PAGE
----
One of the most overlooked processes in embedded software development is the microcontroller boot process. The reason for this is that silicon toolchains have become very good at providing and abstracting out the boot process so that developers generally don’t think about it. Unfortunately this can lead to a lack of understanding how the microcontroller start-ups, initializes itself and eventually finds its way to the all too familiar main function. This article will explore the boot process and elucidate what is happening behind the scenes.
The microcontroller boot process starts by simply applying power to the system. Once the voltage rails stabilize, the microcontroller looks to the reset vector for the location in flash where the start-up instruction can be found. The reset vector is a special location within the flash memory map. For example, taking a look at Figure 1, it can be seen that at address 0x0002 is where the reset vector is located within the memory map.
Figure 1 – Reset Vector Location
The address that is stored at the reset vector is loaded by the microcontroller and the instructions that are contained there are then loaded and executed by the CPU. Now these first instructions aren’t the start of main that the developer created. Instead, these are instructions on how to start-up the microcontroller.
The first thing that usually occurs is that the vector tables that are stored in flash are copied to RAM. They are copied from and to the location that is specified in the linker file at the time the executable program is created. One reason for copying the vector tables to RAM is that it is faster to execute from RAM than flash. This helps to decrease the latency of any interrupt calls within the system. Depending on the particular architecture of the microcontroller there may then be an instruction to update a vector table register so that the microcontroller knows where the start of the RAM table is.
Next the initialized data sections are copied into RAM. This is usually variables that are stored in the .data section of the linker. Examples of initialized data would be static, global and static local variables that have been provided with an initialization value during compile time. These are explicit definitions such as int Var = 0x32;.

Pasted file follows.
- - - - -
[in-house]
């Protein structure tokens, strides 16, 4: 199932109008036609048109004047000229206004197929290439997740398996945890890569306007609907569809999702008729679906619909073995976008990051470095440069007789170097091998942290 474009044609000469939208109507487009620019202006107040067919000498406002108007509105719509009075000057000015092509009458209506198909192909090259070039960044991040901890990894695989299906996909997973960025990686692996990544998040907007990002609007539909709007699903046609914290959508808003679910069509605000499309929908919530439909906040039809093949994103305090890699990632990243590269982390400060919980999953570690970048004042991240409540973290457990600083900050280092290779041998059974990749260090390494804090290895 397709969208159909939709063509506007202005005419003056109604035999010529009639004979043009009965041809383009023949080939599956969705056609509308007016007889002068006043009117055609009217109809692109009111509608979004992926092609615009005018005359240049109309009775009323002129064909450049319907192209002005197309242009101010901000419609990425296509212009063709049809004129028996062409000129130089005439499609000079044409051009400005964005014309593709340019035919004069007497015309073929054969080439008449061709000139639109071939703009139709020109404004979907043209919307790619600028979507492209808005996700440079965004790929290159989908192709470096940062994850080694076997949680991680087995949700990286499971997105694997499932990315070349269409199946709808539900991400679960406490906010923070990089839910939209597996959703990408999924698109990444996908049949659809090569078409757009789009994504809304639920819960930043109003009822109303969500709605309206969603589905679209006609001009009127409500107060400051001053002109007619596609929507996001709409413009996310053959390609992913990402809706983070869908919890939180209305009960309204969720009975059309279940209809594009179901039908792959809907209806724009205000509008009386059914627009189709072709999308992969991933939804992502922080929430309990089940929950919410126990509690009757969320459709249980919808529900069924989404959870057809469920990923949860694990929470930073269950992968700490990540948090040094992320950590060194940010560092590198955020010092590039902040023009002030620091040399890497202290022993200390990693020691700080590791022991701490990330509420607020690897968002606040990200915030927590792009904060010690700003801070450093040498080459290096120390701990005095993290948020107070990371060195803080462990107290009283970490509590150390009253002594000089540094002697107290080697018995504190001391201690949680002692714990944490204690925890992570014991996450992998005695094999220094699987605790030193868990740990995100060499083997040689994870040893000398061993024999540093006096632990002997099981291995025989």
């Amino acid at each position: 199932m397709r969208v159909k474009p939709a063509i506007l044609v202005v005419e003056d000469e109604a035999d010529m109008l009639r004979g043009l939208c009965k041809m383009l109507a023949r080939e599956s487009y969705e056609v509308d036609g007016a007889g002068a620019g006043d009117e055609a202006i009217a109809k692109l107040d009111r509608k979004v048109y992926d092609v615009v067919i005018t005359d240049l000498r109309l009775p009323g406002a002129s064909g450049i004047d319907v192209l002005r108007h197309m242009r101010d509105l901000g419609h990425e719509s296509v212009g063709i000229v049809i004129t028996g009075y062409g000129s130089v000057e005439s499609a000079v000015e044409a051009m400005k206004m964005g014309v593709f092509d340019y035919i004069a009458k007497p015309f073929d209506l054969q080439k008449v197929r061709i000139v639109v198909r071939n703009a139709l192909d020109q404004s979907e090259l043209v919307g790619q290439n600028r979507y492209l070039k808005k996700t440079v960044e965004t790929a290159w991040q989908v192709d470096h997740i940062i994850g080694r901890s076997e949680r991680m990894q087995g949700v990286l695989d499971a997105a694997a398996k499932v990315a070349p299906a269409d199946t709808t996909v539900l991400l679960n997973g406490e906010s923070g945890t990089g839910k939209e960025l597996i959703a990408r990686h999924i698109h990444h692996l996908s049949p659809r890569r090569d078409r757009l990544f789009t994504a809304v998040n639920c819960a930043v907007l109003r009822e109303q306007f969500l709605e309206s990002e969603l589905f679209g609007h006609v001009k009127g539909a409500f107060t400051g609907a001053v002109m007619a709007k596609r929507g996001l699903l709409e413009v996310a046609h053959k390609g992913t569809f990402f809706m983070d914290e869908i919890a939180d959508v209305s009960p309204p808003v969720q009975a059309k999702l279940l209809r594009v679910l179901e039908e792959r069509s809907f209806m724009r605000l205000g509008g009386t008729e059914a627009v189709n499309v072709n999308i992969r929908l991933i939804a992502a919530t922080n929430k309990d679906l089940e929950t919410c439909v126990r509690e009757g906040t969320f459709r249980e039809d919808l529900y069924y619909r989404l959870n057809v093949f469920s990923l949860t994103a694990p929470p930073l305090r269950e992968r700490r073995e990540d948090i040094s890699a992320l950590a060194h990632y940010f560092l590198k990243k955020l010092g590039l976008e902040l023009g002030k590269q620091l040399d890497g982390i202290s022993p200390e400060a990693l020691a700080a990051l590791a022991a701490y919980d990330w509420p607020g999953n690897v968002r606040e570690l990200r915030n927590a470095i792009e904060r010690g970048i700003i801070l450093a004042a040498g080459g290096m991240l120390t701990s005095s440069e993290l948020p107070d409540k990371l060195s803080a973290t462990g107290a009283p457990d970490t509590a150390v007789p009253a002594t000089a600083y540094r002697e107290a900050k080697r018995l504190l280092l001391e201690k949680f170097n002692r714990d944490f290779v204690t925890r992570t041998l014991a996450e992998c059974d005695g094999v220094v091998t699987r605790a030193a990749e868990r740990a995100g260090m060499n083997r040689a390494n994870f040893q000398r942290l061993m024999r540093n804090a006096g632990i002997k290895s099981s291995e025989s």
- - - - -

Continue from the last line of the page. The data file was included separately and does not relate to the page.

Following the copy of the data section, the .bss section is also copied. The .bss section contains variables that are not initialized explicitly or that have been initialized to a value of zero. A simple example is that the variable static int Var; would be contained within this section.
Finally, the microcontroller will copy any RAM functions from flash to RAM. Once again it is sometimes worthwhile to execute certain functions out of RAM rather than flash due to the execution speed being slightly faster. These are functions usually decided upon by the developer and purposely placed there in the linker file prior to compiling the program.
This entire process is often known as the “C Copy Down”. Without performing this copy down the C environment would not be properly setup in order to execute the program. Usually once the copy down has been completed the microcontroller then jumps to the start of main where the developers application then begins.
The microcontroller boot process is actually relatively straight forward. Often times though it is written in assembly language or some other obscure and sparsely documented way so that it is difficult to get a clear understanding of how the microcontroller actually gets to main. Instead it looks like a very complex and nearly unknowable process which then makes custom development of boot code a potentially painful process.